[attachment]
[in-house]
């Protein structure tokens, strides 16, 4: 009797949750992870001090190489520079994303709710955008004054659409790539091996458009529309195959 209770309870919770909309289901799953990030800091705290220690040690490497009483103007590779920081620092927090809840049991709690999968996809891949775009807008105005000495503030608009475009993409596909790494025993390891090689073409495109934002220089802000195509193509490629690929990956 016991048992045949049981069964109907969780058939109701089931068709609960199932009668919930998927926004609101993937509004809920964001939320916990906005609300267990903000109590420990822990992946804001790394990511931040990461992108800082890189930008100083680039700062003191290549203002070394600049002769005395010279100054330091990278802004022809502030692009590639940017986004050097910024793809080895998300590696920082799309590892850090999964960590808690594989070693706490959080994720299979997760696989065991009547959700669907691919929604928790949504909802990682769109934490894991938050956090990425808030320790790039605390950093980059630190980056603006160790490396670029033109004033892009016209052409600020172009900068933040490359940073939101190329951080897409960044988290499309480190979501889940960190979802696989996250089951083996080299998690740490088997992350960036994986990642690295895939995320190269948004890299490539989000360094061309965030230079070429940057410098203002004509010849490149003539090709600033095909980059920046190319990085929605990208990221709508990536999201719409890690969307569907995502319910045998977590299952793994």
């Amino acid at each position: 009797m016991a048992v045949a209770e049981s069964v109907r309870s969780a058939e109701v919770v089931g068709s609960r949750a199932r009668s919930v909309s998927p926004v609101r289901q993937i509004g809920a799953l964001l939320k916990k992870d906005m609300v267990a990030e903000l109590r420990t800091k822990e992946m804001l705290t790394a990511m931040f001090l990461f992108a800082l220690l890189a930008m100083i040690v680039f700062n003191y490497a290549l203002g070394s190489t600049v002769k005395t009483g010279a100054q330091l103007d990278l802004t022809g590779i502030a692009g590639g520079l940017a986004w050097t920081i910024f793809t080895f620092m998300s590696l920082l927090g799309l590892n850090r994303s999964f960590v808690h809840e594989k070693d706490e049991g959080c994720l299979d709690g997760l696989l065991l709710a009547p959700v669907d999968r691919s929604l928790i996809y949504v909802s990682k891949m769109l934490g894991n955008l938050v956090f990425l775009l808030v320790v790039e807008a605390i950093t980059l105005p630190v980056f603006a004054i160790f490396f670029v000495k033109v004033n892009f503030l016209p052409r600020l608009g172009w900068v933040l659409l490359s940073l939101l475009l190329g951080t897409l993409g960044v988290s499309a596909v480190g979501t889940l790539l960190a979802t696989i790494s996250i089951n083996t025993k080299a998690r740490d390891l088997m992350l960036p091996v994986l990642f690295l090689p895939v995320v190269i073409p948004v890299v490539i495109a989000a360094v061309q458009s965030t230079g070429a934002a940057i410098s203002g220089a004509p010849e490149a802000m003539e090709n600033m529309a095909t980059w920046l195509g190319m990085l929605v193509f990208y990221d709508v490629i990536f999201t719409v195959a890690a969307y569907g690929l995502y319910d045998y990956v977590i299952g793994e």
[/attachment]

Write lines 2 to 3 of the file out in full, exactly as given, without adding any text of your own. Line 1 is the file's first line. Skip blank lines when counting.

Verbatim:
């Protein structure tokens, strides 16, 4: 009797949750992870001090190489520079994303709710955008004054659409790539091996458009529309195959 209770309870919770909309289901799953990030800091705290220690040690490497009483103007590779920081620092927090809840049991709690999968996809891949775009807008105005000495503030608009475009993409596909790494025993390891090689073409495109934002220089802000195509193509490629690929990956 016991048992045949049981069964109907969780058939109701089931068709609960199932009668919930998927926004609101993937509004809920964001939320916990906005609300267990903000109590420990822990992946804001790394990511931040990461992108800082890189930008100083680039700062003191290549203002070394600049002769005395010279100054330091990278802004022809502030692009590639940017986004050097910024793809080895998300590696920082799309590892850090999964960590808690594989070693706490959080994720299979997760696989065991009547959700669907691919929604928790949504909802990682769109934490894991938050956090990425808030320790790039605390950093980059630190980056603006160790490396670029033109004033892009016209052409600020172009900068933040490359940073939101190329951080897409960044988290499309480190979501889940960190979802696989996250089951083996080299998690740490088997992350960036994986990642690295895939995320190269948004890299490539989000360094061309965030230079070429940057410098203002004509010849490149003539090709600033095909980059920046190319990085929605990208990221709508990536999201719409890690969307569907995502319910045998977590299952793994």
């Amino acid at each position: 009797m016991a048992v045949a209770e049981s069964v109907r309870s969780a058939e109701v919770v089931g068709s609960r949750a199932r009668s919930v909309s998927p926004v609101r289901q993937i509004g809920a799953l964001l939320k916990k992870d906005m609300v267990a990030e903000l109590r420990t800091k822990e992946m804001l705290t790394a990511m931040f001090l990461f992108a800082l220690l890189a930008m100083i040690v680039f700062n003191y490497a290549l203002g070394s190489t600049v002769k005395t009483g010279a100054q330091l103007d990278l802004t022809g590779i502030a692009g590639g520079l940017a986004w050097t920081i910024f793809t080895f620092m998300s590696l920082l927090g799309l590892n850090r994303s999964f960590v808690h809840e594989k070693d706490e049991g959080c994720l299979d709690g997760l696989l065991l709710a009547p959700v669907d999968r691919s929604l928790i996809y949504v909802s990682k891949m769109l934490g894991n955008l938050v956090f990425l775009l808030v320790v790039e807008a605390i950093t980059l105005p630190v980056f603006a004054i160790f490396f670029v000495k033109v004033n892009f503030l016209p052409r600020l608009g172009w900068v933040l659409l490359s940073l939101l475009l190329g951080t897409l993409g960044v988290s499309a596909v480190g979501t889940l790539l960190a979802t696989i790494s996250i089951n083996t025993k080299a998690r740490d390891l088997m992350l960036p091996v994986l990642f690295l090689p895939v995320v190269i073409p948004v890299v490539i495109a989000a360094v061309q458009s965030t230079g070429a934002a940057i410098s203002g220089a004509p010849e490149a802000m003539e090709n600033m529309a095909t980059w920046l195509g190319m990085l929605v193509f990208y990221d709508v490629i990536f999201t719409v195959a890690a969307y569907g690929l995502y319910d045998y990956v977590i299952g793994e």